While our physical offices are closed until further notice in accordance with Austin's COVID-19 "stay home-work safe" order, the Handbook of Texas will remain available at no-cost for you, your fellow history enthusiasts, and all Texas students currently mandated to study from home. If you have the capacity to help us maintain our online Texas history resources during these uncertain times, please consider making a 100% tax-deductible contribution today. Thank you for your support of TSHA and Texas history. Donate Today »


Diana J. Kleiner

WILLIS CIGAR FACTORY. Willis Cigar Factory, one of eight cigar-manufacturing operations in Willis, was founded in the 1870s by Capt. Thomas Wesley Smith, a Civil War veteran and former sheriff. Smith moved to Texas as a boy in 1845 and was involved in a mercantile interest, which he moved to Willis in 1872 before he entered the tobacco business. Area farmers found the Montgomery County climate and soil conditions favorable for tobacco production, and high quality local varieties, including Sumatra and a type from the Abajo district of Cuba, won international awards in Chicago and Paris. Prisoners from the Texas State Penitentiary at Huntsville were used for labor in the tobacco fields. The business flourished in the 1880s and 1890s, but began to decline after the Spanish-American War. Owen Smith took over the firm after his father's death in 1901, and the business failed to compete when tariff laws on Cuban tobacco were lifted and employees demanded higher wages. Labor dissatisfaction became apparent when employees began to load gunpowder, or caps, into the cigars. The original factory building was abandoned by 1910 and burned in the 1930s.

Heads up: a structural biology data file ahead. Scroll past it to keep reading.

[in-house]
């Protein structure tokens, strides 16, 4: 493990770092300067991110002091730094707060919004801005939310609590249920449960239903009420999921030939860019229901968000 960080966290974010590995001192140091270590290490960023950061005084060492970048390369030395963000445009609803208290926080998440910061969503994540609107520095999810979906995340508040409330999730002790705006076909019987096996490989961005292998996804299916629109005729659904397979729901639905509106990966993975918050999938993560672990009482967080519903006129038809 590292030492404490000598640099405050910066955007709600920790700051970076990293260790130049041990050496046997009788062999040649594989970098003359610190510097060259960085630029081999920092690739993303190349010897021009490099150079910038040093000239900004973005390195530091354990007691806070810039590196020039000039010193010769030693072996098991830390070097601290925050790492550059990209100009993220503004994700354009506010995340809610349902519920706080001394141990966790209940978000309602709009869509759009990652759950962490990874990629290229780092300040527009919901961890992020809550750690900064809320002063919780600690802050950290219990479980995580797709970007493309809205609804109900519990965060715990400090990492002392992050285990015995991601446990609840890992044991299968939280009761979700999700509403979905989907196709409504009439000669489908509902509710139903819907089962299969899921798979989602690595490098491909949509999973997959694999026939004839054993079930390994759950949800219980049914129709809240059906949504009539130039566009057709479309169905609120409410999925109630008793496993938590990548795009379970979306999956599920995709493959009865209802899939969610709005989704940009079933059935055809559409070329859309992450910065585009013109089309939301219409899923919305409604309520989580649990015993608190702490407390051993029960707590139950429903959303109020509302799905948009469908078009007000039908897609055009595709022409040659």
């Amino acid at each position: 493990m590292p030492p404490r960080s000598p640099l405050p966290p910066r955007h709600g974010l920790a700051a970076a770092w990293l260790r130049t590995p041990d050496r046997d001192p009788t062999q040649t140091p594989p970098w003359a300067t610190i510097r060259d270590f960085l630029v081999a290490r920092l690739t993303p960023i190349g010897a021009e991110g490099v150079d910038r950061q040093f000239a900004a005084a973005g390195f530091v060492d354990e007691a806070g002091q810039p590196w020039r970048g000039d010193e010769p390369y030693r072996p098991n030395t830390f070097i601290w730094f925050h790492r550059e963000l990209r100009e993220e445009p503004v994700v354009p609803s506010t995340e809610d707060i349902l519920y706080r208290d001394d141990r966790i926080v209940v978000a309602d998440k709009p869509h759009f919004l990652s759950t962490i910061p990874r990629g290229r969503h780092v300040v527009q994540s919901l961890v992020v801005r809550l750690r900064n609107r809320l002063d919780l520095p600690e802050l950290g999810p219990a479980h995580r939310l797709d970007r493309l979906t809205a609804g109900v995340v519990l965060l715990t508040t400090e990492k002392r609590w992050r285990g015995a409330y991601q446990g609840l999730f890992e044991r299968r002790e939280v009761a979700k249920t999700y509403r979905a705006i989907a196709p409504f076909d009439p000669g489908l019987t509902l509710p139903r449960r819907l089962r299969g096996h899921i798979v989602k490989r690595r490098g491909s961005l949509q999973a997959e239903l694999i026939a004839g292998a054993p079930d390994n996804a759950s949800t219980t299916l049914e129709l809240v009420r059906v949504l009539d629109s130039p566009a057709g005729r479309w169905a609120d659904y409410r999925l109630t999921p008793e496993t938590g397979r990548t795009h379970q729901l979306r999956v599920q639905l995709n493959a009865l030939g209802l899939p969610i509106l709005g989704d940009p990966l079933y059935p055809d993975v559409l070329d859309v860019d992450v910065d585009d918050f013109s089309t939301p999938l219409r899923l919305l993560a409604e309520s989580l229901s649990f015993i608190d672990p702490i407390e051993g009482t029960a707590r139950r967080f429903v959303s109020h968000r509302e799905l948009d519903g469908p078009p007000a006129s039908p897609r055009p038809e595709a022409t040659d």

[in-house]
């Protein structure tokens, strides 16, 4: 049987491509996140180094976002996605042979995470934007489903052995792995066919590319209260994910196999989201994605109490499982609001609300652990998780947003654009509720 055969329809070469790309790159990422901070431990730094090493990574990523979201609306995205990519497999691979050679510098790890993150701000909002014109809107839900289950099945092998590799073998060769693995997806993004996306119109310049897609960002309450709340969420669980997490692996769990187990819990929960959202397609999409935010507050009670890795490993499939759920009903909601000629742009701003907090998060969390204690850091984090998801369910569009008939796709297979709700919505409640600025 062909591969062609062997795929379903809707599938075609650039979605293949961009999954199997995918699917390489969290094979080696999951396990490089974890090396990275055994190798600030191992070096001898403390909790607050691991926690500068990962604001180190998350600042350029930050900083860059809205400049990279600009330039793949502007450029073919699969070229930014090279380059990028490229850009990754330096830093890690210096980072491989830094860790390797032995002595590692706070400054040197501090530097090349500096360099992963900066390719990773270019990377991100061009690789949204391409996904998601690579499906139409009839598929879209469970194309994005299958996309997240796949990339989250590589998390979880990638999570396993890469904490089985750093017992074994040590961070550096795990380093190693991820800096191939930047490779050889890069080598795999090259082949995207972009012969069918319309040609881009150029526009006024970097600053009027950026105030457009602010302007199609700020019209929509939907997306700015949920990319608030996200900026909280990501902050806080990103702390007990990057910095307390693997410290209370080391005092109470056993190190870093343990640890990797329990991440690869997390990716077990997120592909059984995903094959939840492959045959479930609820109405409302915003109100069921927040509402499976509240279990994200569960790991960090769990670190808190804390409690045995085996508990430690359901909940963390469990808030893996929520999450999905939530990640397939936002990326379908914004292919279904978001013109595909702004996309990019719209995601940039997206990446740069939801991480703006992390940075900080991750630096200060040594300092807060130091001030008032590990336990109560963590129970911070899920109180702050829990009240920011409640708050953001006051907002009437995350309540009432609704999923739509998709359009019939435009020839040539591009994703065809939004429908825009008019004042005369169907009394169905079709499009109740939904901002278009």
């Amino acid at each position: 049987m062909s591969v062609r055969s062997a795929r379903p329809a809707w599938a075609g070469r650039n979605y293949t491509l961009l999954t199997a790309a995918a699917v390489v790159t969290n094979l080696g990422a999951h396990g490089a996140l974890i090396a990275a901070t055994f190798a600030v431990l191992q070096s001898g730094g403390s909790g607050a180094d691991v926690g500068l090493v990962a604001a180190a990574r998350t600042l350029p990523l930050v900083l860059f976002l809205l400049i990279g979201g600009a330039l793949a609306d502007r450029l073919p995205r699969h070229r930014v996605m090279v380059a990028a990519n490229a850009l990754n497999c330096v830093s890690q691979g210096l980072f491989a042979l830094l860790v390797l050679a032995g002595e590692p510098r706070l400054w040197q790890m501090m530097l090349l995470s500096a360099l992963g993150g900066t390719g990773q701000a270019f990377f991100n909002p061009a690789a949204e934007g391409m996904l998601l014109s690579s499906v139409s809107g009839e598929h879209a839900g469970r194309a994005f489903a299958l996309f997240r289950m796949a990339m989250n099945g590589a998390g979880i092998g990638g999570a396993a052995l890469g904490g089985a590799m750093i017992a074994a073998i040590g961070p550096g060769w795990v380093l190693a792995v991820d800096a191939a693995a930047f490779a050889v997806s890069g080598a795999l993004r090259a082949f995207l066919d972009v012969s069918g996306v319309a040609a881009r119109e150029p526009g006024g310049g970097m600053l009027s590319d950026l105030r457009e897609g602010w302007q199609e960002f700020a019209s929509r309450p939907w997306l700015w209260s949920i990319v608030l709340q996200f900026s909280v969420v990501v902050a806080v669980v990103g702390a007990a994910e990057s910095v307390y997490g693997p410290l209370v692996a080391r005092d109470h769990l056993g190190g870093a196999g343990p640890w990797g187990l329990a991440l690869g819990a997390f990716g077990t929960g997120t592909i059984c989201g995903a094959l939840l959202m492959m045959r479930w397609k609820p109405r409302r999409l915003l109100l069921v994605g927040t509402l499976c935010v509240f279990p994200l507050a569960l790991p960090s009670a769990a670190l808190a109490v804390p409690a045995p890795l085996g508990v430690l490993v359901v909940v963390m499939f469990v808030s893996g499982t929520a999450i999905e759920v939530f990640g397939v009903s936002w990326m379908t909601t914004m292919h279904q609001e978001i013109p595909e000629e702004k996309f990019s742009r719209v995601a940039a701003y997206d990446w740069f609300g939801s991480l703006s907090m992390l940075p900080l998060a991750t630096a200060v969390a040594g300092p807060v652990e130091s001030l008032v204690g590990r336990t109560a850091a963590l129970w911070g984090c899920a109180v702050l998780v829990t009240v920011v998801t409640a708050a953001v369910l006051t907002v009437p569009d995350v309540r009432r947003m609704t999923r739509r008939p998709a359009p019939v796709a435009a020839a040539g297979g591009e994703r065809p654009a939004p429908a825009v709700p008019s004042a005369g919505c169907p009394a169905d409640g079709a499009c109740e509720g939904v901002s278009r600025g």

Marker Files, Texas Historical Commission, Austin. Montgomery County Genealogical Society, Montgomery County History (Winston-Salem, North Carolina: Hunter, 1981).

Image Use Disclaimer

All copyrighted materials included within the Handbook of Texas Online are in accordance with Title 17 U.S.C. Section 107 related to Copyright and “Fair Use” for Non-Profit educational institutions, which permits the Texas State Historical Association (TSHA), to utilize copyrighted materials to further scholarship, education, and inform the public. The TSHA makes every effort to conform to the principles of fair use and to comply with copyright law.

For more information go to: http://www.law.cornell.edu/uscode/17/107.shtml

If you wish to use copyrighted material from this site for purposes of your own that go beyond fair use, you must obtain permission from the copyright owner.


The following, adapted from the Chicago Manual of Style, 15th edition, is the preferred citation for this article.

Handbook of Texas Online, Diana J. Kleiner, "WILLIS CIGAR FACTORY," accessed August 10, 2020, http://www.tshaonline.org/handbook/online/articles/dlwwe.

Uploaded on June 15, 2010. Published by the Texas State Historical Association.
visit the mytsha forums to participate

View these posts and more when you register your free MyTSHA account.

Call for Papers: Texas Center for Working-Class Studies Events, Symposia, and Workshops
Hi all! You may be interested in this call for papers I received from the Texas Center for Working-Class Studies at Collin College...

Katy Jennings' Ride Scholarly Research Request
I'm doing research on Catherine Jennings Lockwood, specifically the incident known as "Katy Jennings' Ride." Her father was Gordon C. Jennings, the oldest man to die at the Alamo...

Texas Constitution of 1836 Co-Author- Elisha Pease? Ask a Historian
The TSHA profile of Elisha Marshall Pease states that he wrote part of the Texas Constitution although he was only a 24 year-old assistant secretary (not elected). I cannot find any other mention of this authorship work by Pease in other credible research about the credited Constution authors...